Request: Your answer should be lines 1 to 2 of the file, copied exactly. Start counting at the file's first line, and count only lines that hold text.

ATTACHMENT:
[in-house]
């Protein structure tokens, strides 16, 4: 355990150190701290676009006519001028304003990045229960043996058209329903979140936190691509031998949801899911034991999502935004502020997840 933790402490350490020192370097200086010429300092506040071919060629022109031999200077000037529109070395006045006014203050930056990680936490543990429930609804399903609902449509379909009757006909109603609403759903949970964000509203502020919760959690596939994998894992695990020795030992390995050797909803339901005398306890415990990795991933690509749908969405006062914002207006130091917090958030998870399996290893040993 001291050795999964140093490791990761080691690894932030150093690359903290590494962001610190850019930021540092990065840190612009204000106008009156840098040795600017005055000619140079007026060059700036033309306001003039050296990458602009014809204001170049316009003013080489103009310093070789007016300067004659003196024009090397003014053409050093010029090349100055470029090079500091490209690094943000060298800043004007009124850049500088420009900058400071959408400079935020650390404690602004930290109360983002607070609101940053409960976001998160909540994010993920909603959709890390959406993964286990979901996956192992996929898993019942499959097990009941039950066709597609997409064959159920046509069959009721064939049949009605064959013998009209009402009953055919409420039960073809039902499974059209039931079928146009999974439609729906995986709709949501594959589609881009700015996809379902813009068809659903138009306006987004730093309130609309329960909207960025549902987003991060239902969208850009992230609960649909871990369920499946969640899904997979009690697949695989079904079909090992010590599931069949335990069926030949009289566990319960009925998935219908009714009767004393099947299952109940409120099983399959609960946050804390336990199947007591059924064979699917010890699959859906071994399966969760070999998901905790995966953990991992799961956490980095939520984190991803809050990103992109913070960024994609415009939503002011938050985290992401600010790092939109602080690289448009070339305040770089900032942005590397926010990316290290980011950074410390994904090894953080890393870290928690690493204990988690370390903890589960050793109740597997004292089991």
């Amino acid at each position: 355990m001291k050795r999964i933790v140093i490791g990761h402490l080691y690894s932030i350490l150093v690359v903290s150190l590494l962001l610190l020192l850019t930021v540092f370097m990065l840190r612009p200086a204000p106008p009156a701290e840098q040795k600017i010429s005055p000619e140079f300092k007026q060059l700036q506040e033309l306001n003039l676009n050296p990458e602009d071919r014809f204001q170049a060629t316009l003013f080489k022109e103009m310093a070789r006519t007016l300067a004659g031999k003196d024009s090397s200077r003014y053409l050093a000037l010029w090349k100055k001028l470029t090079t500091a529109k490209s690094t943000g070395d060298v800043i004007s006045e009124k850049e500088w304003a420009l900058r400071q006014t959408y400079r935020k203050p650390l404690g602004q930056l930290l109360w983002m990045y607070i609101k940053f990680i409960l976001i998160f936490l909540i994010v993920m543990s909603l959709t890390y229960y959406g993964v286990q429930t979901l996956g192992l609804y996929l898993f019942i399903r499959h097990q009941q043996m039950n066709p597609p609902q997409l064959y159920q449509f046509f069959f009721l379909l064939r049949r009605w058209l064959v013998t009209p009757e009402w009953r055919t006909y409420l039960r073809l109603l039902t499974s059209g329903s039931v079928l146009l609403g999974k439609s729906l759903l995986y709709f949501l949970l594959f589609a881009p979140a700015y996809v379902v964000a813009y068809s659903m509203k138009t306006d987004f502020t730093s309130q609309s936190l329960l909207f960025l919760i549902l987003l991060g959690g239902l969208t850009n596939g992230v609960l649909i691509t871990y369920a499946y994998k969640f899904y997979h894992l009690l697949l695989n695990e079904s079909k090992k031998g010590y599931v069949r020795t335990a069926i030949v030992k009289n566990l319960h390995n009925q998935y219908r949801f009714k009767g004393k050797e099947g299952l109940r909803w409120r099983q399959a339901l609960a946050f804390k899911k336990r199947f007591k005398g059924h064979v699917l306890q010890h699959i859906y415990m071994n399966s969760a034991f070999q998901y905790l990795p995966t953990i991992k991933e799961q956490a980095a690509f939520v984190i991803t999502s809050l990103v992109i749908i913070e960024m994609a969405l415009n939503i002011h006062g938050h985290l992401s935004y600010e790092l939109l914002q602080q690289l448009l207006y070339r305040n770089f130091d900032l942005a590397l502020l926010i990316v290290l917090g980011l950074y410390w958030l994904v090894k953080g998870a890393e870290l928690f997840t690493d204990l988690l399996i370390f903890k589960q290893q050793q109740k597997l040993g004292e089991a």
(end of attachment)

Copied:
[in-house]
């Protein structure tokens, strides 16, 4: 355990150190701290676009006519001028304003990045229960043996058209329903979140936190691509031998949801899911034991999502935004502020997840 933790402490350490020192370097200086010429300092506040071919060629022109031999200077000037529109070395006045006014203050930056990680936490543990429930609804399903609902449509379909009757006909109603609403759903949970964000509203502020919760959690596939994998894992695990020795030992390995050797909803339901005398306890415990990795991933690509749908969405006062914002207006130091917090958030998870399996290893040993 001291050795999964140093490791990761080691690894932030150093690359903290590494962001610190850019930021540092990065840190612009204000106008009156840098040795600017005055000619140079007026060059700036033309306001003039050296990458602009014809204001170049316009003013080489103009310093070789007016300067004659003196024009090397003014053409050093010029090349100055470029090079500091490209690094943000060298800043004007009124850049500088420009900058400071959408400079935020650390404690602004930290109360983002607070609101940053409960976001998160909540994010993920909603959709890390959406993964286990979901996956192992996929898993019942499959097990009941039950066709597609997409064959159920046509069959009721064939049949009605064959013998009209009402009953055919409420039960073809039902499974059209039931079928146009999974439609729906995986709709949501594959589609881009700015996809379902813009068809659903138009306006987004730093309130609309329960909207960025549902987003991060239902969208850009992230609960649909871990369920499946969640899904997979009690697949695989079904079909090992010590599931069949335990069926030949009289566990319960009925998935219908009714009767004393099947299952109940409120099983399959609960946050804390336990199947007591059924064979699917010890699959859906071994399966969760070999998901905790995966953990991992799961956490980095939520984190991803809050990103992109913070960024994609415009939503002011938050985290992401600010790092939109602080690289448009070339305040770089900032942005590397926010990316290290980011950074410390994904090894953080890393870290928690690493204990988690370390903890589960050793109740597997004292089991």